Wheat Bear Market: Blame a Peace Seeking Russia and Good Weather

NEW YORK (TheStreet) -- Wheat prices moved into bear market territory this week, with dissipating winter storms in the U.S. and rather strife between Russia and Ukraine cited as the main catalysts. The improved outlook has not caught up with farm machinery makers such as Deere  (DE) and Caterpillar  (CAT).

The U.S. Department of Agriculture said Wednesday that global wheat output would increase to 701.6 million metric tons this year from the 697 million forecast last month as production outside the U.S. increases.

The report spurred wheat futures for July delivery to fall to $5.8875 a bushel, a more than 20% decline from its highs of $7.44 a bushel in May.

The USDA report deviates widely from the sentiment wheat speculators felt at the beginning of the year. In January, wheat prices were bid higher as speculators saw political turmoil in Ukraine and severe winter storms in the U.S. as reasons global output would decline in 2014.

The winter storms lasted much of the first quarter, and tensions remained elevated between Russia and Ukraine for many months, but for the most part, optimism for the future has picked up.

Summer weather is expected to be a mix of rain and sunshine with warmer temperatures throughout the U.S. This should repair some of the winter damage and increase U.S. yields out by September.

A more impressive story, however, has been the drastic turnaround in sentiment regarding Russia.

After Ukrainian President Viktor Yanukovych was exiled from the country for his ties to Russia, and Crimea was annexed from Ukraine, many believed a full-on war was imminent.

Warfare did ensue, but mostly between Russian separatists and Ukrainian forces, causing most of the violence to be perceived as infighting, as opposed to an actual act of war between Russia and Ukraine.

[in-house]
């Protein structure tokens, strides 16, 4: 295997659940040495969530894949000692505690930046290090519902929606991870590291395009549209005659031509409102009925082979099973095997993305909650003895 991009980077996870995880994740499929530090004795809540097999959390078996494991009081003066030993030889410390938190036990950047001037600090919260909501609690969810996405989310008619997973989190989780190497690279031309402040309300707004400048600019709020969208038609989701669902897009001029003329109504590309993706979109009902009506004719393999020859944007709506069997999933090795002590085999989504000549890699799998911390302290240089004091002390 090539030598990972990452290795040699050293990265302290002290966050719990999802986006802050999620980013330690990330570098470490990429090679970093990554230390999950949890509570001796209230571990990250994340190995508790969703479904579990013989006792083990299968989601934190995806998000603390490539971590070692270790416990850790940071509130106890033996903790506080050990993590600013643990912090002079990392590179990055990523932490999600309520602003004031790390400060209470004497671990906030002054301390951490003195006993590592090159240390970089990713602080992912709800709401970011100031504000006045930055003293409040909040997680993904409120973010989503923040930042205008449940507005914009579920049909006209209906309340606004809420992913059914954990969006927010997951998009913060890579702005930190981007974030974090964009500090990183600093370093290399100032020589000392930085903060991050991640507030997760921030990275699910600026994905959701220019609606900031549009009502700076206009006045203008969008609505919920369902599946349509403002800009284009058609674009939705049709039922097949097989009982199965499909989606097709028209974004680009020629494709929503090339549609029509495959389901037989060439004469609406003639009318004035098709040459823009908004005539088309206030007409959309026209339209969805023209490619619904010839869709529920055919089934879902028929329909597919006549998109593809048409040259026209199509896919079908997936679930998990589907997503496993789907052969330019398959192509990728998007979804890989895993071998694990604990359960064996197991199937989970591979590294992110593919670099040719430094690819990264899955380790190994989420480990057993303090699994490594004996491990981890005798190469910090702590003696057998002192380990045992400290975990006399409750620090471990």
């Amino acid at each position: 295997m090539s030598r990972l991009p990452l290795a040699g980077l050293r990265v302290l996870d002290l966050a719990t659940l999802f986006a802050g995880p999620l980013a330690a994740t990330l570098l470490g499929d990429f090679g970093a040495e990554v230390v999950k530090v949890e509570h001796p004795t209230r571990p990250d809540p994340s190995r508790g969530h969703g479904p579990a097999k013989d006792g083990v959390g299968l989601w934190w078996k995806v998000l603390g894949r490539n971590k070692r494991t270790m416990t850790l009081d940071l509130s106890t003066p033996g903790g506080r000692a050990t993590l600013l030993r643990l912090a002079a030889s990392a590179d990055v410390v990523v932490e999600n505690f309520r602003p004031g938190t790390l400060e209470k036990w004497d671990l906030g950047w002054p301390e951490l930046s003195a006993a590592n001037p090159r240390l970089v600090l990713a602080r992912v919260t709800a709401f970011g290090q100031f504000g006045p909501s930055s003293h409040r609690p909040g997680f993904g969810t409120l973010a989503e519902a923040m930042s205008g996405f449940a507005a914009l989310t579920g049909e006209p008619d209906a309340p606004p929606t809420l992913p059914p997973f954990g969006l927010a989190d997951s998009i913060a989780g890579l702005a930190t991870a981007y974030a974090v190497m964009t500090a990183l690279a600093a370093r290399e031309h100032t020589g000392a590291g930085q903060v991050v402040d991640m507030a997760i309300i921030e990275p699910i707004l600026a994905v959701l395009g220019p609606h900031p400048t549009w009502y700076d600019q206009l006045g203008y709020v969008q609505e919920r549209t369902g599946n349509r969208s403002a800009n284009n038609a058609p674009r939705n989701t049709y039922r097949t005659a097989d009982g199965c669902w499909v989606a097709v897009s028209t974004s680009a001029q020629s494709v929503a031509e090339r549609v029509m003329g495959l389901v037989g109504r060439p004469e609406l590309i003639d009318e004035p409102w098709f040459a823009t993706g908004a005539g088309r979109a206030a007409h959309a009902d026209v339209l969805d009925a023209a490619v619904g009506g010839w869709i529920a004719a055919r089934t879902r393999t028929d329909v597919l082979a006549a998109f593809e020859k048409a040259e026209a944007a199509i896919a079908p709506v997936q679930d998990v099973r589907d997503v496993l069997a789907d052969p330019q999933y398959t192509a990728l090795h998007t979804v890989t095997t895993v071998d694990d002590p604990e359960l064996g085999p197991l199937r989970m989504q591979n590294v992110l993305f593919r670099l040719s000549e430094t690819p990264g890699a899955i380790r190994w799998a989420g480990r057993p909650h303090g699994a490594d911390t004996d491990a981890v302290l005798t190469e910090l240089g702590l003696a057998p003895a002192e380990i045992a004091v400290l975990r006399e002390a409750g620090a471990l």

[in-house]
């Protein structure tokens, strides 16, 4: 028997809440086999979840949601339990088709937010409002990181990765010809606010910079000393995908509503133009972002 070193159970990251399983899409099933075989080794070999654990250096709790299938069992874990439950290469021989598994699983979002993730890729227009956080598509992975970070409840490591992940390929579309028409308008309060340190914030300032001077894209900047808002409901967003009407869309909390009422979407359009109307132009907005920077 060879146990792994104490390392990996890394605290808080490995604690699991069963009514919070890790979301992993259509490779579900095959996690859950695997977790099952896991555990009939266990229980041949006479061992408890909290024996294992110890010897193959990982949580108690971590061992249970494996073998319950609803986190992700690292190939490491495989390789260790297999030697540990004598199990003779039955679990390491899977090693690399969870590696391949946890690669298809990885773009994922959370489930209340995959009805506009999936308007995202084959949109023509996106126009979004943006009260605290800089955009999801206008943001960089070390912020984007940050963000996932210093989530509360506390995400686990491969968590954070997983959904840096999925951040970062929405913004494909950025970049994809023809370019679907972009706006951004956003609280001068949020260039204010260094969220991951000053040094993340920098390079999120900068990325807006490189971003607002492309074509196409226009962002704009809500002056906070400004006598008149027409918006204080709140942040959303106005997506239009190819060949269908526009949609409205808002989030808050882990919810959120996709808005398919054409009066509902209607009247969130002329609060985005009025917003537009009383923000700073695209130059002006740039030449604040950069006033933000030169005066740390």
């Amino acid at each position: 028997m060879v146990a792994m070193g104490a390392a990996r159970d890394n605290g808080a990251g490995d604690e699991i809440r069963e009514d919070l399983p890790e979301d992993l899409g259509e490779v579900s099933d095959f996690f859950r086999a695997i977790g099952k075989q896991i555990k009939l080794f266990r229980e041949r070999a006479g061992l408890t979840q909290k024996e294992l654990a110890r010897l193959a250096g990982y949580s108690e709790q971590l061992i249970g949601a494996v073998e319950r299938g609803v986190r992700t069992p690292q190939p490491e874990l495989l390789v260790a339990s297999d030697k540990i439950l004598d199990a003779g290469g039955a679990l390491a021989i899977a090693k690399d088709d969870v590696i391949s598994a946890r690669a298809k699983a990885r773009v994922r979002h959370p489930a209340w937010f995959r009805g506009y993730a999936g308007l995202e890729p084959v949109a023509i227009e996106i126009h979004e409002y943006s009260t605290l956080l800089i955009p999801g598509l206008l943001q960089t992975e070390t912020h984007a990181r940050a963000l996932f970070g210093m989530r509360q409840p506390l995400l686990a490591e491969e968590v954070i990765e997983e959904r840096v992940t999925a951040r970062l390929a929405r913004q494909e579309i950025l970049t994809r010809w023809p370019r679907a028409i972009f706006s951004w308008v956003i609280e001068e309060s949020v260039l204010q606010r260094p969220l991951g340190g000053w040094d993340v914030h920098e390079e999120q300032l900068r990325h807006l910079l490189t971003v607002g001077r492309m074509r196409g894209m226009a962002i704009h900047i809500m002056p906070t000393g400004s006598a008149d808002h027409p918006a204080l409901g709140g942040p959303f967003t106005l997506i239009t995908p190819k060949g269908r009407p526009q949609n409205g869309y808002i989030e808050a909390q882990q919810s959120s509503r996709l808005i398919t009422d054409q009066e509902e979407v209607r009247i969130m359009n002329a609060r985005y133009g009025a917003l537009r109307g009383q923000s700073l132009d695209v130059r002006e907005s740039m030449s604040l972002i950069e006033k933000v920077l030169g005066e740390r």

On Thursday, Russia's Foreign Minister Sergei Lavrov said publicly that Russia plans to submit a resolution to the U.N. Security Council, putting pressure on Ukraine to implement a "road map" for peace.

Reports have even stated that Russia's involvement in Crimea's ports have expedited wheat exports, and at reduced prices have ultimately flooded both Asian and European markets with supply.

Although outlook has improved in both Russia and the U.S., similar success has not yet translated to farm machinery companies Deere and Caterpillar.

The Associated Press reported on Thursday that both U.S. tractor and combine sales were down in May from the same time period last year

A John Deere dealer in Wichita, Kan., told AP it is selling fewer pieces of equipment but has gained business for repairs of older equipment

Falling wheat prices may be great for global consumers while keeping food inflation tepid, but increased business activity as supplies accelerate could be the best case scenario for equity markets in future months.

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At the time of publication, the author had no position in any of the funds mentioned.

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This article represents the opinion of a contributor and not necessarily that of TheStreet or its editorial staff.

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